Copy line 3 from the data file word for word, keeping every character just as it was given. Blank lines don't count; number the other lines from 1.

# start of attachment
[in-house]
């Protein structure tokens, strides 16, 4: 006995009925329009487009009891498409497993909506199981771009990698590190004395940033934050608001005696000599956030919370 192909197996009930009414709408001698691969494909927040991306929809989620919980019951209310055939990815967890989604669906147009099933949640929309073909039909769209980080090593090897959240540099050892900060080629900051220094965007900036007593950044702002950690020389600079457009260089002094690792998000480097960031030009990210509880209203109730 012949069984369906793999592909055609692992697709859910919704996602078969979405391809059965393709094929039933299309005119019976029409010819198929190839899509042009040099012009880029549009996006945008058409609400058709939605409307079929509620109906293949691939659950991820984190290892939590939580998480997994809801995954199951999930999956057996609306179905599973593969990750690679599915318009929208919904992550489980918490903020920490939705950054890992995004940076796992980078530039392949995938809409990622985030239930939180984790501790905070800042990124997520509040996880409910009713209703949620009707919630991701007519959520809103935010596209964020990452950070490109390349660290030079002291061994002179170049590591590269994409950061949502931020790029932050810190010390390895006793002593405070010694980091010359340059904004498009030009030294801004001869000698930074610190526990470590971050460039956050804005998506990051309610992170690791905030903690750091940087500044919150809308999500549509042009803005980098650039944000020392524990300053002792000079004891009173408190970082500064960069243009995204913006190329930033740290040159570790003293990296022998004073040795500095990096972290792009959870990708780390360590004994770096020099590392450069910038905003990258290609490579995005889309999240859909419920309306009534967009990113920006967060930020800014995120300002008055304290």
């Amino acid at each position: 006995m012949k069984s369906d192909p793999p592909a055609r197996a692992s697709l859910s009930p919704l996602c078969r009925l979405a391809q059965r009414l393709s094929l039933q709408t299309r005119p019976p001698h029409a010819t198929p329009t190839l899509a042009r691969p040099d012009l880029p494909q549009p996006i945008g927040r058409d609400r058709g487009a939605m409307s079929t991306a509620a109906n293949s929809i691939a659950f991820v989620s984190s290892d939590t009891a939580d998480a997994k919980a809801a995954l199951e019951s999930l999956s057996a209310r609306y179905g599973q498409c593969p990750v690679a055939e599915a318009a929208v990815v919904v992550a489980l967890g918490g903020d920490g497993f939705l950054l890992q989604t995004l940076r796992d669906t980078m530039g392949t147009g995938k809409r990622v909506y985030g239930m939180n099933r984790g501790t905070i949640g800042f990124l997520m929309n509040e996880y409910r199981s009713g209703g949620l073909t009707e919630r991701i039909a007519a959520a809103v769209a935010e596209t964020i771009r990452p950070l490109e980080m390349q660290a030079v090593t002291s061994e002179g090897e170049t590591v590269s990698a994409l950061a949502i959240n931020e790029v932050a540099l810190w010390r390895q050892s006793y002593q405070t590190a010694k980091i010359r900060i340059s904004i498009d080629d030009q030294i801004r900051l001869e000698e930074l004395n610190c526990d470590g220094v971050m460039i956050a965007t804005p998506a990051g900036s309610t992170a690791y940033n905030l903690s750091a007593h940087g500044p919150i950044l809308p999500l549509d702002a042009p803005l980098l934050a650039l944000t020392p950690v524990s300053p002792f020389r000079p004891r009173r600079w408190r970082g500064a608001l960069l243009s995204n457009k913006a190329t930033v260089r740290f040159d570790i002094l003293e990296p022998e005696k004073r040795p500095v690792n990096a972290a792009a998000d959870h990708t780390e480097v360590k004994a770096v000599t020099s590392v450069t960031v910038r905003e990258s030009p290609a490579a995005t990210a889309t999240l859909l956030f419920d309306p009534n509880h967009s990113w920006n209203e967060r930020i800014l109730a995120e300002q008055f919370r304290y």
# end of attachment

């Amino acid at each position: 006995m012949k069984s369906d192909p793999p592909a055609r197996a692992s697709l859910s009930p919704l996602c078969r009925l979405a391809q059965r009414l393709s094929l039933q709408t299309r005119p019976p001698h029409a010819t198929p329009t190839l899509a042009r691969p040099d012009l880029p494909q549009p996006i945008g927040r058409d609400r058709g487009a939605m409307s079929t991306a509620a109906n293949s929809i691939a659950f991820v989620s984190s290892d939590t009891a939580d998480a997994k919980a809801a995954l199951e019951s999930l999956s057996a209310r609306y179905g599973q498409c593969p990750v690679a055939e599915a318009a929208v990815v919904v992550a489980l967890g918490g903020d920490g497993f939705l950054l890992q989604t995004l940076r796992d669906t980078m530039g392949t147009g995938k809409r990622v909506y985030g239930m939180n099933r984790g501790t905070i949640g800042f990124l997520m929309n509040e996880y409910r199981s009713g209703g949620l073909t009707e919630r991701i039909a007519a959520a809103v769209a935010e596209t964020i771009r990452p950070l490109e980080m390349q660290a030079v090593t002291s061994e002179g090897e170049t590591v590269s990698a994409l950061a949502i959240n931020e790029v932050a540099l810190w010390r390895q050892s006793y002593q405070t590190a010694k980091i010359r900060i340059s904004i498009d080629d030009q030294i801004r900051l001869e000698e930074l004395n610190c526990d470590g220094v971050m460039i956050a965007t804005p998506a990051g900036s309610t992170a690791y940033n905030l903690s750091a007593h940087g500044p919150i950044l809308p999500l549509d702002a042009p803005l980098l934050a650039l944000t020392p950690v524990s300053p002792f020389r000079p004891r009173r600079w408190r970082g500064a608001l960069l243009s995204n457009k913006a190329t930033v260089r740290f040159d570790i002094l003293e990296p022998e005696k004073r040795p500095v690792n990096a972290a792009a998000d959870h990708t780390e480097v360590k004994a770096v000599t020099s590392v450069t960031v910038r905003e990258s030009p290609a490579a995005t990210a889309t999240l859909l956030f419920d309306p009534n509880h967009s990113w920006n209203e967060r930020i800014l109730a995120e300002q008055f919370r304290y």